Clement Gosselin (1747 - 1816)

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Birthplace: Île d'Orléans, Canada
Death: Died in Beekmantown, NY, USA
Occupation: Army Major, Major Continental Army US
Managed by: Therese Marie Catherine Bilodeau (Sanders)
Last Updated:

About Clement Gosselin

Daughters of American Revolution Ancestor #: A046437

Service: CONTINENTAL LINE Rank(s): PATRIOTIC SERVICE, MAJOR

Birth: 6-12-1747 STE FAMILLE CANADA

Death: 3-9-1816 BEEKMANTOWN CLINTON CO NEW YORK

Pension Number: *W16655

Service Source: *W16655; BLWT 885-300

Service Description: 1) BREVET MAJOR IN 2D CANADIAN REGT, COL HAZEN; ALSO CAPT; 2) ALSO PVT, GEN MONTGOMERY; PRISONER OF WAR

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http://edmerck.tripod.com/merkfamily/gosselin/b2508.html#P2508

http://en.wikipedia.org/wiki/Cl%C3%A9ment_Gosselin

Clément Gosselin (June 12, 1747 – March 9, 1816) was a French Canadian soldier who served in Moses Hazen's 2nd Canadian Regiment of the Continental Army during the American Revolutionary War. He recruited other French Canadians, assisted in American operations during and after the Battle of Quebec, and, following the American retreat from Quebec in 1776, continued to serve in Hazen's regiment. Included in that service were spy missions to the province of Quebec.

Early life

Clément Gosselin was born in 1747. He was the youngest of a large family living in Saint-Famille, on the eastern side of Île d'Orléans east of the city of Quebec. At the time of the British invasion of 1759 Gosselin was twelve years old.

American Revolutionary War

Gosselin participated in the American attack on Quebec City on December 31, 1775, probably serving in James Livingston's 1st Canadian Regiment. In March 1776 Gosselin joined Moses Hazen's 2nd Canadian Regiment as a Captain.

He took part in the Battle of Saint-Pierre on March 25, 1776, when 150 pro-American Canadians and 80 Americans defeated 150 pro-British Canadians recruited by Liénard de Beaujeu.

When the Continental Army retreated from Quebec in May 1776, Gosselin went into hiding in Canada, not reappearing until August 1777, 15 months later.

He was taken prisoner by the British in October 1777 and released eight months later in June 1778.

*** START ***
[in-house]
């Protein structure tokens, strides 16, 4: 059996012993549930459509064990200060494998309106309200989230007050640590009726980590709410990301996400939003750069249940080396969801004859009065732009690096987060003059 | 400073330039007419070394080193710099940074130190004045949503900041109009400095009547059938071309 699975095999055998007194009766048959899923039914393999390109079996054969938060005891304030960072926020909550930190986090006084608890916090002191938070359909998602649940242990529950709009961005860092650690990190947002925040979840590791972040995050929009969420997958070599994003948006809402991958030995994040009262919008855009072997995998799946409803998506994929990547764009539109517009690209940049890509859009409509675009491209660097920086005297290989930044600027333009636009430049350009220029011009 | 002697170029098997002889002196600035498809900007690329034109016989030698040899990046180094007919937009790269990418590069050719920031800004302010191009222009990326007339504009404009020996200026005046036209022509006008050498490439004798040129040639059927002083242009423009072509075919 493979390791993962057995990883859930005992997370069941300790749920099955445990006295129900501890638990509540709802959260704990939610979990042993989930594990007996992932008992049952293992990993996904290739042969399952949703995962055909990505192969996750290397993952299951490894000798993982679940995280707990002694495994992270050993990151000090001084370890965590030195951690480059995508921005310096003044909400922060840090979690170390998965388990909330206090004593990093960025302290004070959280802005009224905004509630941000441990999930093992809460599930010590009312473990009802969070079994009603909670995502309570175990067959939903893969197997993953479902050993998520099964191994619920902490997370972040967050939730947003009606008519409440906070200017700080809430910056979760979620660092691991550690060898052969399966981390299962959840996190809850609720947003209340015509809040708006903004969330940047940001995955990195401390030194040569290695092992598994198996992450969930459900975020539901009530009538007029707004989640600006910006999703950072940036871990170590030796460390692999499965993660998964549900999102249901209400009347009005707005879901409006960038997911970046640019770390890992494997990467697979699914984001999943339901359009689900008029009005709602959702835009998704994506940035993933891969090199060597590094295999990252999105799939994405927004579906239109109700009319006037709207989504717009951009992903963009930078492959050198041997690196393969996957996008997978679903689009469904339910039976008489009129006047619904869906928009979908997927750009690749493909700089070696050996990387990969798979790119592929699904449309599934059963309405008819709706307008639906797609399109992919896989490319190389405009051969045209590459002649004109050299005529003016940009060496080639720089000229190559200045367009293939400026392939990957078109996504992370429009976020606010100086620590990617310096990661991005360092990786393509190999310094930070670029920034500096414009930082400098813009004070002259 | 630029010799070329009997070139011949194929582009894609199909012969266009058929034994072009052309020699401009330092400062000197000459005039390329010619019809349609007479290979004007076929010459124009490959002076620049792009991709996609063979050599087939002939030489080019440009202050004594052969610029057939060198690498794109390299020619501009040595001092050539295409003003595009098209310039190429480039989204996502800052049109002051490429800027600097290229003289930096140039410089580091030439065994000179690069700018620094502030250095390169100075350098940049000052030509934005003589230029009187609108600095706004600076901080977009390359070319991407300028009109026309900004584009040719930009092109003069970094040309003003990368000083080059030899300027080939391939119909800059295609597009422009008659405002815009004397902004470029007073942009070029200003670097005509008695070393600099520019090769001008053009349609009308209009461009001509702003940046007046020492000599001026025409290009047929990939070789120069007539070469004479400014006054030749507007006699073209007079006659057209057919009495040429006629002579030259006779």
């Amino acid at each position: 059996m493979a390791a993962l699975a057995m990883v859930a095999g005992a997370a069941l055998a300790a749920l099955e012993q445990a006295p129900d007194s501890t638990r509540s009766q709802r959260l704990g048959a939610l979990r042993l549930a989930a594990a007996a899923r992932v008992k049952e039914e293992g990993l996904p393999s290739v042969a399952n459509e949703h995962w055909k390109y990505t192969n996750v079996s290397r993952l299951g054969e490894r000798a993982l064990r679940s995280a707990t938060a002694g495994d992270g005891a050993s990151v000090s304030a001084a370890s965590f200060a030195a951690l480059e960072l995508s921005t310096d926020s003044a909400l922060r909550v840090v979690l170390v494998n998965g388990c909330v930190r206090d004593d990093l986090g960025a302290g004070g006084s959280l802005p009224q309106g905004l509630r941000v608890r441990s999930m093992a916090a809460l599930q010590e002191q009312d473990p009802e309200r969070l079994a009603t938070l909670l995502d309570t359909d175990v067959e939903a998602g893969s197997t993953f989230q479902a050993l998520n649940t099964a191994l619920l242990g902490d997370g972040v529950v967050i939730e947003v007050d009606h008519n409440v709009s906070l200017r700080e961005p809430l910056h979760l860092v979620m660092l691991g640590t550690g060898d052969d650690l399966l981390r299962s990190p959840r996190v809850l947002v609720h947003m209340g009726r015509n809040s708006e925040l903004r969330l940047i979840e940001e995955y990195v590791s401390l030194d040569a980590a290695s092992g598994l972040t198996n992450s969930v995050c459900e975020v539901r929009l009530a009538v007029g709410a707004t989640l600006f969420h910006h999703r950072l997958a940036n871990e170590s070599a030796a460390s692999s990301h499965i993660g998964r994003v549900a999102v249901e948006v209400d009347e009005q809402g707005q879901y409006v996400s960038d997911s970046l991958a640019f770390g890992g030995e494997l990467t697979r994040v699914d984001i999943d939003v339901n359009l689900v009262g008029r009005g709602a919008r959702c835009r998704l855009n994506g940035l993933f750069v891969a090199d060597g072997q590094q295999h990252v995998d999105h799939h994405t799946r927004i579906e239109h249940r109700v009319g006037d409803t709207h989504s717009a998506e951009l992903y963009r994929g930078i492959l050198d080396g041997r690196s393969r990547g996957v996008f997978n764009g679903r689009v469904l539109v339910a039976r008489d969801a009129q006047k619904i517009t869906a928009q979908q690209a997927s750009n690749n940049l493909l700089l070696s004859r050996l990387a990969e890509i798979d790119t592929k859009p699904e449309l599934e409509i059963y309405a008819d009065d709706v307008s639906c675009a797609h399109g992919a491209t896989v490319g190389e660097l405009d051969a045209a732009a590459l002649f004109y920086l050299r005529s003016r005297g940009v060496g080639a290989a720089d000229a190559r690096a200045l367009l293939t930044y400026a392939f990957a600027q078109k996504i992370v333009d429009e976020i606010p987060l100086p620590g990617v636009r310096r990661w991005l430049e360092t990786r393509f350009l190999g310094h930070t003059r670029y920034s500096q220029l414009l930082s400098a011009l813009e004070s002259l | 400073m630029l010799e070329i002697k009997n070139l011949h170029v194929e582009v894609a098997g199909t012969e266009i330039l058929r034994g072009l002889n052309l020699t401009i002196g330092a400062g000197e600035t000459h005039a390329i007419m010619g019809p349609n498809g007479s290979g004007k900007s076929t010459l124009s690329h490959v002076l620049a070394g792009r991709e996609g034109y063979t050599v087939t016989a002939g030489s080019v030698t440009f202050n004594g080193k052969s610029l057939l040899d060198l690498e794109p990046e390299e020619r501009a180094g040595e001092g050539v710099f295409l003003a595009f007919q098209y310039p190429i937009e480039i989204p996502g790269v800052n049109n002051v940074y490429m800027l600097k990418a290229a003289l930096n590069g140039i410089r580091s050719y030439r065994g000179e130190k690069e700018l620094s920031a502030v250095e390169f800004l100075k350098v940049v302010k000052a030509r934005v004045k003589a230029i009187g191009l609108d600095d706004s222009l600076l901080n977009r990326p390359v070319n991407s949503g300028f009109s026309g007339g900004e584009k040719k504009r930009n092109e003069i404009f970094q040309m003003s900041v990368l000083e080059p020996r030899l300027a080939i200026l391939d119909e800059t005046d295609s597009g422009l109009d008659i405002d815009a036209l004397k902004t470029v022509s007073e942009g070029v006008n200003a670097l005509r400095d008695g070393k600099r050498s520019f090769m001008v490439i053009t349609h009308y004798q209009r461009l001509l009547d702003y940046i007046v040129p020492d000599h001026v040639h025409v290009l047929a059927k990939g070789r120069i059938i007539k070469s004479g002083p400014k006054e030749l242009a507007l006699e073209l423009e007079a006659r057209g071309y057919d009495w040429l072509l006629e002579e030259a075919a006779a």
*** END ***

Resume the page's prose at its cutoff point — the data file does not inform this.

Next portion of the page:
In May 1778, he rejoined Hazen's regiment with his father-in-law, Germain Dionne, and his older brother, Louis Gosselin.

On November 28, 1778, Gosselin, following a spy mission to Quebec, sent a report on the state of the British force in Canada to Washington.

In April 1779, he went with Moses Hazen to build a proposed invasion route from the "Coos Country" of northern New Hampshire (then part of the disputed New Hampshire Grants, which eventually became the state of Vermont) into Canada. Known as the Bayley-Hazen Military Road, it was never completed.

In 1780, his regiment was sent to Albany to guard the frontier from Iroquois attack. In June 1781, he was in Fishkill east of the Hudson river, just below West Point. There his regiment received orders to proceed to Yorktown in the south.

On October 4, 1781, he was severely wounded in the leg during the Siege of Yorktown, due to wood splinters sent flying by a cannon ball.

After the war

In January of 1782 Clément was stationed in Lancaster, Pennsylvania to guard prisoners captured at Yorktown. In 1783 he was discharged and given a Major's pension. He was also given a land grant at Chazy, near Lake Champlain in New York state.

He was with General von Steuben in Newburg, New York, to receive his membership in The Society of the Cincinnati.

Media

Gosselin was featured in the CBC Television series Canada: A People's History as one of a number of French-Canadians who not only sympathized with the American cause, but was willing to fight for them against the British.[

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Clement Gosselin's Timeline

1747
June 12, 1747
Canada
1770
January 22, 1770
Age 22
QC, Canada
1770
Age 22
1773
1773
Age 25
1775
1775
Age 27
1777
1777
Age 29
1780
1780
Age 32
1787
January 15, 1787
Age 39
Longueuil, QC, Canada
1788
1788
Age 40
1789
1789
Age 41